Acute pain is often felt soon after injury, and most people who have surgery will have pain of moderate or severe intensity without treatment for their pain. In many, though not all, circumstances, the pain can be treated with oral analgesics. Many oral analgesics are available, and this review is one of a series examining how effective each one is, at particular doses.
This review examines a combination of fixed doses of ibuprofen and paracetamol (known as acetaminophen in the USA and some parts of the world). Both are commonly used analgesics, which probably work by different mechanisms. We know that combining different analgesics in the same tablet gives good pain relief to more people than either analgesic alone, at the same dose.
This review found data in three clinical trials, involving 1647 people with moderate or severe pain after having wisdom teeth removed. This is used commonly to test analgesic effectiveness, because results are applicable to other forms of acute pain after trauma.
Ibuprofen 200 mg plus paracetamol 500 mg or ibuprofen 400 mg plus paracetamol 1000 mg provided effective pain relief for about 7 in 10 (70%) of participants, compared with just under 1 in 10 (7%) of participants with placebo. The analgesic effects lasted longer and there were fewer adverse events with the combinations than with placebo.
Ibuprofen plus paracetamol combinations provided better analgesia than either drug alone (at the same dose), with a smaller chance of needing additional analgesia over about eight hours, and with a smaller chance of experiencing an adverse event.
Combining two different analgesics in fixed doses in a single tablet can provide better pain relief than either drug alone in acute pain. This appears to be broadly true across a range of different drug combinations, in postoperative pain and migraine headache. Some combinations of ibuprofen and paracetamol are available for use without prescription in some acute pain situations.
To assess the efficacy and adverse effects of single dose oral ibuprofen plus paracetamol for acute postoperative pain using methods that permit comparison with other analgesics evaluated in standardised trials using almost identical methods and outcomes.
We searched the Cochrane Central Register of Controlled Trials (CENTRAL) on The Cochrane Library (Issue 4 of 12, 2013), MEDLINE (1950 to May 21st 2013), EMBASE (1974 to May 21st 2013), the Oxford Pain Database, ClinicalTrials.gov, and reference lists of articles.
Randomised, double-blind clinical trials of single dose, oral ibuprofen plus paracetamol compared with placebo or the same dose of ibuprofen alone for acute postoperative pain in adults.
Two review authors independently considered trials for inclusion in the review, assessed quality, and extracted data. We used validated equations to calculate the area under the pain relief versus time curve and derive the proportion of participants with at least 50% of maximum pain relief over six hours. We calculated relative risk (RR) and number needed to treat to benefit (NNT) for ibuprofen plus paracetamol, ibuprofen alone, or placebo. We used information on use of rescue medication to calculate the proportion of participants requiring rescue medication and the weighted mean of the median time to use. We also collected information on adverse events.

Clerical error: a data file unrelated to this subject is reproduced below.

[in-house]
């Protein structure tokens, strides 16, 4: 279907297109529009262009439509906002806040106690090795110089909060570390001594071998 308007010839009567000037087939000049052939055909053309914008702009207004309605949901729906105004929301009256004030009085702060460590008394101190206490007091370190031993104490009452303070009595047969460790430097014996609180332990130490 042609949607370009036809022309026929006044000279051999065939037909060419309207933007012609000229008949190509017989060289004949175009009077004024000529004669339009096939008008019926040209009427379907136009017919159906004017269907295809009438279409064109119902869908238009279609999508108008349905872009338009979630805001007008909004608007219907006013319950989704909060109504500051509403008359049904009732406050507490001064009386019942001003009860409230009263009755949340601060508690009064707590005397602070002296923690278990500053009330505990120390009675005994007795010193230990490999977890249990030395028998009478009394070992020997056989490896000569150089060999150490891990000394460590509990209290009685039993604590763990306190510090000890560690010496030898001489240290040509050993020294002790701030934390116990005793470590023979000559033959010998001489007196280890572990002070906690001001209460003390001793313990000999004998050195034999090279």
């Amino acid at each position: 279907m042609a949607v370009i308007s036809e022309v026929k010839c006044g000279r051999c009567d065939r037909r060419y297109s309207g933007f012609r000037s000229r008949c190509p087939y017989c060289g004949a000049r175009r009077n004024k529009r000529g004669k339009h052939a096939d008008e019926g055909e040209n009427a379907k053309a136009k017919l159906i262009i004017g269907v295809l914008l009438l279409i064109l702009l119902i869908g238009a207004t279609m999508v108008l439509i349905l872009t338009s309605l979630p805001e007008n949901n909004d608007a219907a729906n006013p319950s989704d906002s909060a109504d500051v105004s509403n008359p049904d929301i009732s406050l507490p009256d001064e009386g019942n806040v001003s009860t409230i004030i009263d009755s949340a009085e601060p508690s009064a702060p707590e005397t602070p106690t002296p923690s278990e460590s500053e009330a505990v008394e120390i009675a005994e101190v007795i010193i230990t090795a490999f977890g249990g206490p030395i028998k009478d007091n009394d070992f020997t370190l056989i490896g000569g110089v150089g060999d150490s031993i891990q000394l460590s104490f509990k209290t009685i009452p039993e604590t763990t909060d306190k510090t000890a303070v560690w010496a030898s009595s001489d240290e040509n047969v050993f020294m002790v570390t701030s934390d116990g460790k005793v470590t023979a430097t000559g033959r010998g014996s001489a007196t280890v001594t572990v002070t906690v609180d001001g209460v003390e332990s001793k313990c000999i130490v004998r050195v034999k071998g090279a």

Searches identified three studies involving 1647 participants. Each of them examined several dose combinations. Included studies provided data from 508 participants for the comparison of ibuprofen 200 mg + paracetamol 500 mg with placebo, 543 participants for the comparison of ibuprofen 400 mg + paracetamol 1000 mg with placebo, and 359 participants for the comparison of ibuprofen 400 mg + paracetamol 1000 mg with ibuprofen 400 mg alone.
The proportion of participants achieving at least 50% maximum pain relief over 6 hours was 69% with ibuprofen 200 mg + paracetamol 500 mg, 73% with ibuprofen 400 mg + paracetamol 1000 mg, and 7% with placebo, giving NNTs of 1.6 (1.5 to 1.8) and 1.5 (1.4 to 1.7) for the lower and higher doses respectively compared with placebo. For ibuprofen 400 mg alone the proportion was 52%, giving an NNT for ibuprofen 400 mg + paracetamol 1000 mg compared with ibuprofen alone of 5.4 (3.5 to 12).
Ibuprofen + paracetamol at the 200/500 mg and 400/1000 mg doses resulted in longer times to remedication than placebo. The median time to use of rescue medication was 7.6 hours for ibuprofen 200 mg + paracetamol 500 mg, 8.3 hours with ibuprofen 400 mg + paracetamol 1000 mg, and 1.7 hours with placebo. Fewer participants needed rescue medication with ibuprofen + paracetamol combination than with placebo or ibuprofen alone. The proportion was 34% with ibuprofen 200 mg + paracetamol 500 mg, 25% with ibuprofen 400 mg + paracetamol 1000 mg, and 79% with placebo, giving NNTs to prevent use of rescue medication of 2.2 (1.8 to 2.9) and 1.8 (1.6 to 2.2) respectively compared with placebo. The proportion of participants using rescue medication with ibuprofen 400 mg was 48%, giving an NNT to prevent use for ibuprofen 400 mg + paracetamol 1000 mg compared with ibuprofen alone of 4.3 (3.0 to 7.7).
The proportion of participants experiencing one or more adverse events was 30% with ibuprofen 200 mg + paracetamol 500 mg, 29% with ibuprofen 400 mg + paracetamol 1000 mg, and 48% with placebo, giving NNT values in favour of the combination treatment of 5.4 (3.6 to 10.5) and 5.1 (3.5 to 9.5) for the lower and higher doses respectively. No serious adverse events were reported in any of the included studies. Withdrawals for reasons other than lack of efficacy were fewer than 5% and balanced across treatment arms.